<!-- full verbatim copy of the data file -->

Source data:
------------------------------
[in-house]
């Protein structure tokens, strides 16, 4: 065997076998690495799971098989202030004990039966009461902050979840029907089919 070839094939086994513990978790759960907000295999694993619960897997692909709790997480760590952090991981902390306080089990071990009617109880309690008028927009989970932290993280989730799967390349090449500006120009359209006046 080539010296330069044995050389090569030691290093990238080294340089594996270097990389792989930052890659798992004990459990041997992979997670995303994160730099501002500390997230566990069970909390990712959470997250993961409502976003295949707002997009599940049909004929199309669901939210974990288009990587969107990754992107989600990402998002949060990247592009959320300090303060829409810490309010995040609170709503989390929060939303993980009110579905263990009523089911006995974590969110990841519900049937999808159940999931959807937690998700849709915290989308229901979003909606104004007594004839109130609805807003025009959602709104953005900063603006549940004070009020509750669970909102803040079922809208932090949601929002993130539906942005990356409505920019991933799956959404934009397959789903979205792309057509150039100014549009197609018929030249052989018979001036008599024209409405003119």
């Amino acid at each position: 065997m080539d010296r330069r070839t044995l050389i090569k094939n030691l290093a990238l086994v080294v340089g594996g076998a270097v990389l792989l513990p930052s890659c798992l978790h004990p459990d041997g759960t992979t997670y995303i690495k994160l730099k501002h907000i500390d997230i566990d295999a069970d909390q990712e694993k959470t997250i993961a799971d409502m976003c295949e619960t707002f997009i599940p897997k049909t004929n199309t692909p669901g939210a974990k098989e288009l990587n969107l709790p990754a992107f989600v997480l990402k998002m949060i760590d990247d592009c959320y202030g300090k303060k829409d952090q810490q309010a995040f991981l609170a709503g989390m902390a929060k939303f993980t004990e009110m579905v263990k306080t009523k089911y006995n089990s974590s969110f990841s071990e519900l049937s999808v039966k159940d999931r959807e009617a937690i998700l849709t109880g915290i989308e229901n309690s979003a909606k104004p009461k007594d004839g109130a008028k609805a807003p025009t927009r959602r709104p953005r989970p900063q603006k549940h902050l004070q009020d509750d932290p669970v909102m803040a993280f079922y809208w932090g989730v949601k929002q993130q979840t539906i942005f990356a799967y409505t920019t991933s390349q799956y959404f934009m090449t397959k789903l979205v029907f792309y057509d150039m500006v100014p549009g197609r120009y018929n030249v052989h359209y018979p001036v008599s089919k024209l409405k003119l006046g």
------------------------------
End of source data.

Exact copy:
[in-house]
């Protein structure tokens, strides 16, 4: 065997076998690495799971098989202030004990039966009461902050979840029907089919 070839094939086994513990978790759960907000295999694993619960897997692909709790997480760590952090991981902390306080089990071990009617109880309690008028927009989970932290993280989730799967390349090449500006120009359209006046 080539010296330069044995050389090569030691290093990238080294340089594996270097990389792989930052890659798992004990459990041997992979997670995303994160730099501002500390997230566990069970909390990712959470997250993961409502976003295949707002997009599940049909004929199309669901939210974990288009990587969107990754992107989600990402998002949060990247592009959320300090303060829409810490309010995040609170709503989390929060939303993980009110579905263990009523089911006995974590969110990841519900049937999808159940999931959807937690998700849709915290989308229901979003909606104004007594004839109130609805807003025009959602709104953005900063603006549940004070009020509750669970909102803040079922809208932090949601929002993130539906942005990356409505920019991933799956959404934009397959789903979205792309057509150039100014549009197609018929030249052989018979001036008599024209409405003119």
């Amino acid at each position: 065997m080539d010296r330069r070839t044995l050389i090569k094939n030691l290093a990238l086994v080294v340089g594996g076998a270097v990389l792989l513990p930052s890659c798992l978790h004990p459990d041997g759960t992979t997670y995303i690495k994160l730099k501002h907000i500390d997230i566990d295999a069970d909390q990712e694993k959470t997250i993961a799971d409502m976003c295949e619960t707002f997009i599940p897997k049909t004929n199309t692909p669901g939210a974990k098989e288009l990587n969107l709790p990754a992107f989600v997480l990402k998002m949060i760590d990247d592009c959320y202030g300090k303060k829409d952090q810490q309010a995040f991981l609170a709503g989390m902390a929060k939303f993980t004990e009110m579905v263990k306080t009523k089911y006995n089990s974590s969110f990841s071990e519900l049937s999808v039966k159940d999931r959807e009617a937690i998700l849709t109880g915290i989308e229901n309690s979003a909606k104004p009461k007594d004839g109130a008028k609805a807003p025009t927009r959602r709104p953005r989970p900063q603006k549940h902050l004070q009020d509750d932290p669970v909102m803040a993280f079922y809208w932090g989730v949601k929002q993130q979840t539906i942005f990356a799967y409505t920019t991933s390349q799956y959404f934009m090449t397959k789903l979205v029907f792309y057509d150039m500006v100014p549009g197609r120009y018929n030249v052989h359209y018979p001036v008599s089919k024209l409405k003119l006046g």